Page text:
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Lethbridge Herald Newspaper Archives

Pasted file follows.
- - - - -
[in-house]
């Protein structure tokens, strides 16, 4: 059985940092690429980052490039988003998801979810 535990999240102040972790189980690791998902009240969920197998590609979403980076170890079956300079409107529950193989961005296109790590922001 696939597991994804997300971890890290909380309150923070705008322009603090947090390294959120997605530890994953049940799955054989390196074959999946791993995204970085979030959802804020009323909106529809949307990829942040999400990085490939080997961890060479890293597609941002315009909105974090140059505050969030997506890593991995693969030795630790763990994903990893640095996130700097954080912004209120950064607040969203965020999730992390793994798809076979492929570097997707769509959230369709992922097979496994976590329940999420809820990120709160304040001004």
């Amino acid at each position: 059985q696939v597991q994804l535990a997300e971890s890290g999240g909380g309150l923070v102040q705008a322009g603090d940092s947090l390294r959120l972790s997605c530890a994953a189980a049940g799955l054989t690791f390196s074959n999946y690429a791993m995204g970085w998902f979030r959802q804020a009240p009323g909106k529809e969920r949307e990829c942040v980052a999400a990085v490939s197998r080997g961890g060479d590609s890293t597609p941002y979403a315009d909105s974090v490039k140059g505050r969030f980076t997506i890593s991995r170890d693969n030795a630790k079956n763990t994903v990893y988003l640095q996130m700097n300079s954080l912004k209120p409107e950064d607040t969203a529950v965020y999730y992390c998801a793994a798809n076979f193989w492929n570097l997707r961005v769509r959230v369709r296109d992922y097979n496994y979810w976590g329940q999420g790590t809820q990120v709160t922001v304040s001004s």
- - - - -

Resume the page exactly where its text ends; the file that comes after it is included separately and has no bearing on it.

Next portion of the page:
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Lethbridge Herald (Newspaper) - April 1, 1916, Lethbridge, Alberta JE.FO THE LE T H BRID jG ~D AIL t H ER A LD SATUtlDAY, APRIL 1, 1918 mi 11 L Yi'-^A iQ.b WEEKLY reokly Subtcriptton' Rates: (ipUvered; por week ..... 10c delivered,-per year ......?5.00 by mall, per year ........fi-OO byiiall, "per year......?1.00 TELEPHONES i!=Inesa!"Omce*............... 1252 Editorial ^OtOciB ............... 4224 W. A. Buchanan John Torrance Uanaglng Cirectoi' Business Manager Your Elng and Country Need " You Right Now ;BqUND THE CIRCLE 'Succesatur'German attacks hgalnst tile city commissioners, and claim tliey are. getting too much from the iiayroil. Probably the opposition members who , want,a ,Hansai;d wjsh to make hemselres strong with the ^ women 'oters. Imagine the women-mem-t.prs-to-be and a Hansard. Or Is it beyond the imagination? Mr. Farmer, any time you want to ship your wheat down to Duluth or Minneapolis, just walk down to the C. P. R, and they will provide you with a foreign cor "pronto". Easiest tiling in the world. Just try it. Won't cost you n cent. A Hamilton. Ont lad of fourteen tried unsuccessfully to enlist on several occasions, .V. iast in disgust he walked away from the recruiting station with tlie Pivu-.'.an shot, "well if you lose this war, don't blame me." That boy has the kin 1 of stuff In him that makes armies unbeatable. The Edmonton opposition wants a Hansard. Bacon Hillocks should be sentenced to speak one of those six-hour marathons of his into a dictagraph and then sit and listen till the The on the ylllago of Malincourt in the vicinity of Verdun have resulted in the retirement of the French from the vil-! lage proper, though they sUU retain . -:, their positions on the outskirts. The machine reels it off to him. Germans cttacked flie village from experience would kill the Hansard I three sides, and the position became ''loa for time to come. J untenable for the French. -  Germans also attempted to regain "^''^ Calgary Herald charges The 4/l08t positions in the Avoncourt wood, ! Herald with being sore because the ritrut without success. jCalgao- elevator is filling up. In The German government statement ^ is nearly half full and only Von the sinking of the Susse.x is to the i'"^^"^'y �^ "''�'y million bushels of ; effect that tliere is as yet no of- ' ' " "~ -^ ' flcial information on the affair. I BATTERY SHOULD FILL UP QUICKLY On Monday, the recruiting ofllce of the 61st Battery will be opened. The (.applicants are coming with a rush. I Ten days is the outside limit In which wheat have been strtpped out of Al ; berta-ln the past eight months. The j internal elevator at Calgary reminds I one of an artificial ice plant at the .A.rctic circle. The idea of allowing soldiers to go out to help put in the crop is good and we hope the farmers will avail : the officers hope to have Uie new unit' "lemselves of the opportunity. JHli- tary authorities, however, should see that only men with some experience filled up. I The definite announcement that another battery is to be recruited here j Is hailed with joy by many young men 'who were not in a position to go with .the'39th. Lethbridge is an artillery  town, as we have said before, and we believe the 61st .recruiting campaign  will prove it. There Is no excuse for any. young , man, who is not tied down by heavier ; hurdens; not enlisting now. There are � plenty of avenues. Five units are ac-tlvely recruiting here now: The 113th infantry; the Slst, artillery; fhe 13th | ; moimted;;:the-.'American Legion, in-j , fantry; the^Baniams, for the little [  fellows. Ttiere is plenty of choice. ^- It-slip to you. at that sort of work should be allowed to go. An Inexperienced man in the seeding field will result in unpleasantness both for nimselt and the farmer who hires him. Pa ICKED UP IN ASSINGIIIZZI FOR THE BUSY MAN GREAT SPRING CROP OF HON. COLONELS E G. Ottawa, April 1.--The spring crop of colonels is on us with a rush. They seem to have come with the recent heavy snow fall descending unnoticed like manna during the night. They are hero a mouth ahead of the maple syrup. Before the first crocus begins to croak tlteso gallant follows are on the Job. Colonels appear on the streets of Ottawa and in the corridors of parliament whom we never suspected we had about us. The only way to keep track of these sudden colonels would bo to hove n good hunting dog-one that could hunt mushrooms. The public has nn altogether wrong idea of these colonels. Fancy loves to dwell on the colonel as somebody that has worked up from the ranks, covering himself with technical knowledge and brave deeds on his way to the top, the victor in many Thanksgivint; Doy lights. Not so. Thirt.v-three per cent, of the colonels one sees around hero have never learned one end of a gun from tlie other-at least not from a musketry instructor. AVhat they know is no mere book stuff. Their knowledge Is higher than that. Tuition? Pooh! Intuition-that's word. These ^ are inspired colonels. They don't need to mug things up- they have the gift. They are colonels by the grace of God and Major General Sir Sam Hughes. They are so far above a grovelling knowledge of their profession that only the other day one of them failed to pass the M. P.'s course for provisional lieutenant and was thought all t,he more of tor it. j\. thing that has always hampered military genius in the held has been a too close adherance to the little red leather text books. Our. colonels do not put out their original lire that way. To avoid smothering their Home they pass up text books altogether. Colonels so far as I have been able to classify them at Ottawa are of three species-real colonels, honorary colonels and political colonels. It's the political colonels I am talking about now. With the end of the war in sight there is a great increase In tlio number of political colonels. They feel that they can enlist now with Jit-tle danger of being called on to assist in the deeds of violence taking place in Europe. Taking them by and large I would say that ninety per cent, of the political colonels, are. in favor of peace and have been ever since the war started. Peace With honor of course. Some people desire peace on national or international grounds. The 1 political colonels go farther than that i-they make a personal matter of it. JThey have alwaysfelt that close contact with shrapnel is bad for the health. They are full of moral courage-the courage that stays at homo THE KYTB CHARGES -� MUST BE PROBED y The fairer-minded Conservatii e pa-" pers are demanding that the Kyte : charges agaiast the militia depart-s ment be probed, just as the fairer-minded Liberal press demanded that the Saskatchewan . graft charges be probed. The Calgary Herald says, �on the �Kyte charges: "Imputatloii of the guilt of a certain. Col. J. Wesley Allison In connection, with an alleged "dummy" company which was given a contract by ^ the. commlBaion, the names of other - members !pt ttte company being given *)y!;~ Mr. Kjpte,,'to a; very direct way af-. , fccts the^hoiior of Sir Sam Hughes, '.V minister'of mUitfa. Sir Sam biefore-'.leaving for England gave Col. Allison '. "Who is a pro.tege of his, a fine certi--�-tVeiatP*�E.charat people to save money durinc; the bnrA tiuiea. The political colonels volunteered of the [course for overseas service, not specifying, however, which side of tli^ sea tliey were going to remain on. If circumstances have kept them on the hither side of the Atlantic Ocean it Is ! for thom to bear their fate like soldiers and geutlemen. Fortitude is their long suit. They are passive resisters. Looking at it from a Christian Science point of view they are in the fight just as much as the colonels nt the front. What they give the war is absent treatment. jft>reover it costs this country just as much to keep a colonel at home as It coats to send him into the trenches, so he earns his pay wherever he is. The suspicion grows that We have political regiments as well as political colonels. Else why do wo not ship them abroad as. soon as they have completed their traii-.ing? Why chafe their fine spirit and lot their.nsyrit de corps go statu through inaction? Reckoning twelve h\tudrcd men and olB-ccrs as full strenfjfh it costs $1.200,0u0 a year to keep a regiment eating its head off and its heart out at home and some regiments have been at home even longer than ?1,200,000 v/orth. It is good policy to save as many nold-lers as we can, but why hoard them? Sir Sam's fine scheme to engage the soldiers in useful labor, tilling the fields, reaping the harvest and such, and paying them extra wages, seems to have dropped out of sight. Instead the Hon. G. Howard Ferguson corhes forward with a plan to draft high school boys as farm laborers, allow them their examinations and handicap them four months in their studies. All of which recalls a very pertinent question by Captain .J. H. Bhrnham, M. P., who has a. habit of. blurting out the truth regardless of his party afllia-tions. If these regiments are to be kept at home why isn't something being done to spread education in the ranks? Captain Burnham pointed out one case where fifty per cent, of the soldiers were illiterate. IJ the soldiers are not called on to wield the weapons of war it might be a good thing to provide them with the weapons of peace-reading and writing. H. F. G, A POPULAR T O O K E COi;.LAR TOOKE BROS. LIMITED : MONTREAL The �n-omen of Waterloo have form-ed a branch of the Women's Emergency corps, and will assist in the work of recruiting. The Arnold family of Kent County establishes. a record for longevity. The eight surviving brothers and sisters of the late Lawrence, Arnold, Harwich Township, are .all over 70 years of age, and their combined ages total 640 years;; W. J, Bryap Is sacrlficjpg $150,000 offered him by a lecture bureau for a series of addresses beginning in April, to remain in Nebraska and campaign for prohibition and his bi'bther Chas. W. Biyan, mayor of Lincoln, now candidate for governor. The first monument'in America to Adam was erected in Gardenvllle, Md. The memorial ' to be claimed first of the species is a square of concrete with a sun dial on top and the inscription oif one of its faces: "To the Memory of Adam, the First Man." Tlie Rev. R. II. Scarlett, pastor of McDougall Methodist church, in Winnipeg, has been appointed chaplain of the 101st battalion (overseas) under Lieut.-Col Dan'McLean. His son, Earle P. Scarlett, who graduates in arts this spring, has also enlisted -in the University battalion. Lieut. A. H. Chute, of Wolfville, N. S., for some time at the front, but temporarily stationed at Shomcllffe, has. acceped the nomination to stand for King's county N. S., in the legislative elections shortly to bo held, and will be granted leave to conduct his campaign, The Red Cross conservation depart, ment to date has 'realized $1,000 on the sale of waste material, rags, rubbers and papers gathered by the school children of Hamilton. Even better results are expected as the city Is to be divided Into districts and the boy scouts organized to assist in the work. Aiming to supply Toronto with an amusement place on the style of the New York hippodrome, the iSmpire Hippbdromo coriipany, headed by H. H. Williams, has taken out a charter for $1,000,000, and as soon as pla/ls are perfected will erect a munimolh theatre on the property at the corner of Collogo and Toraulay streets. Dr. P. H. Mallory, pathologist of I Boston City hospital, and his assist-! unt, Dr. E. M. MeiUar, .Uavc discover- ed the bacillus that causes scarlet fever. This is considered one of the greatest discoveries and of vast importance to liiedical science, for scarlet fever is one of the mysterious contagious diseases. The next step will be to work out the antitoxin to fight the bacilli. There will be no more haggling on C.P.R. trains over the ages of children. Conductors will not have the say as to whetlier a child, who appears to be between five and twelve years of age, shall pay half fare. No more children will be allowed to go through the gates''to board a train at any of the terminal points unless he or she or the person with him or her, has the proper transportation. The ticket agent .will be the .judge in the future of whether a child should pay half fare or the full amount. James .Tasper Hopkins, janitor 'of the South Norwalk Conn., City National Bank, is accustomed to seeing piles of money, but ho got a shook when his snow shovel .uncovered a roll of $;i,000 in bills. As the wad. started for the sewer in the gutter's freshet, Hopkins pounced on it. The janitor had visions of many longed-for luxuries, but his dream was shattered by the sudden .apeai;ai)ce of Mrs, .Tames Harlan, who claimed the money. Hopkins got a "thank you." " ' To anyone proving the LORD TENNl^SON QGAR noit to contain a higli grade ALL JUiVAWA FILLER Is the Greatest Made i'RY PPlf: AND BE CONVINCED. S. DAVIS 4^ SONS LIMITEJD Makers of the Fariious Nableijien-Superiores and Promoter Bluqf.s^ C.i^ars. BHEIMS CITY OFFICIAL^ BECOMING ACCUSTOMED TO GAS Photo shows Dr. Langlet, mayor of RhelmBi'SfswifS^and members of the city government in gag- masks ^that they are compelled to have close at hand on aScqUnt of the frequent visits from the Oei-nian gas tbbnilis. The people of Rhelms have become so accustomed tp the ga^ masks that they breathe quite freely when .^etirlng^ them. KYTE CHARGES mm IN HOUSE The following are the charges which have been made by Mr. Kyte In the' Housfe of Commons: (1) The American Ammunition Co. was capitalized in the State of Virginia in May, 1S)15, with a capitalization of $1,000,000 and a subscribed capital of $1,000. The company was a dummy. It had no plant, building or machinery of any kind. (8) The International Arms and Fuse Co., was organized on June 0, 1915, in New York, with a capitalization of $1,500,000 and a subscribed capital of $3,000. It was a dummy company without plant, biiilding or machinery of any kind. (3) On June 19, 1915 the Dominion shell cominittee gave me Internatiop- VALOR CGLliAR ' Same ;tyle in higher collar,V2H inche�- SHOWNCLlFf E The Willl�m�, Oreene & Rdme Co., Limited Moliirs of Fine Shirlt. BerAn, Ontario 183 alArtns aiid Fu^e Company a contract for 2,500,000 time fuses at $4.50 each. The copuflittee gave $1,125,000 cash WitlMhe order und $562,500 four months later,'a total of $1,687,500. Up to Maroh 14 �oniy b,000 shells had been deUvered, (4) On ^ho same day the shell committee; handed over to the American Ammunltlpn copipany a contract for 1.(1(16,666 grpze fuses at $4.00 each, and 833,334 ;ime ruses at $4.50 each. The committee advanced $1,041,000 with the'order and $520,800 four months -Iqter,.....a total of $1,562,400. On March 14 only 2,000 time fuses and 445,pOO grajse fuses had been deliver-Od. ' "  - : (jS) On J.unp 10, nine days before thp contract was let an agreement was entered between Cadvvell, president of the' American; Ammunition company, B. F, Yoakurii,. of f�ow cork and El W. Dassick; of �JBr'ldgeport, to divide the pfofits of $1,QOO.OQO in connection with this order ot June 1!>. (0) J. Wesley. Allison, the much be-' loved of SirSam Hughes,; Eugene Lig-nantl. once leader-ot.the orchestra at the RItz Curltou hotel, Jlontreal, and the aforesaid B.F. YoakunKShortly alter the war tionimenced formed a partnership for QarrylPK on thei purchasu ot war supplies, in the American Ammunition lioinpany cbiitract Allison and Yoakum divided up $425,000, (7) in other contracts, either received or pending, Alliso^i and Yoakum were to recoiyo ns prof(t $1,600,-000. (8) Sir Sam Hughes as mlulster of militia sanctlojied the contract to thu companies in question, '. .' Agents for Famous PENNSYLVANIA VACUUM CUP TIRES R�tr.U.s.Pat.nnr. This super-quality was conclusively established by the official finish test of nine strictly stock Vacuum Cup casings by the Automobile Club of America, The certified average ot all was. 0,760 miles. Three casings rolled up Individual scores ot 8,940, 9,220 and 10,104 official miles. Guaranteed for 6000 miles // Speaks fat Itself Motor-30-35 H.P., 3-point auspeuRloji, unit power, plant. 4-cyllnder cast in block with removable water-cooled head. 3%-inoh bore by 4'4-lncb Stroke. Oiling-Pump and splash feed. Booentrlo 'p�mp, driven by spiral gears from oranH > i^haft. " Qaaollrio Tank-Cylindrical; hung at rear ot oJiassiHi . l-ntted with gasoline guage. Capacity 15 gfiUons, Stewart vacuum feed. Wheelbase-110 inches. Be Sure YoulSeo This Car Before You Make Yoiir FlnaV Chqloei ' Price $1225.00  Lct^paagul SPECIFICATIONS r r Carburetor-Stewart-Special design, automatic air valve type. ' ^ x Transmission-Selective slldlnB gear type nffprdlng, throe speeds forward and oito reverse. Al gears Chrome Vanadium stool, hpjit i treated and hord-aned. . '. t Rear Axle-Full-floating typo,'Foivr bevel gear dlt-ferontlal. Gears, Chrome Vanadium. PteelJljrqjighout, heat-treated and hardened. plght'TIipken bBarlngs used. FORD AUTOMOBILE LIVERV ""^^^1^�^^ Third S�r#t Sputh iJ '2ND BK'."W. A^ipX'ANpR'A'.'HOTEL ^^^^^ i 2705 ;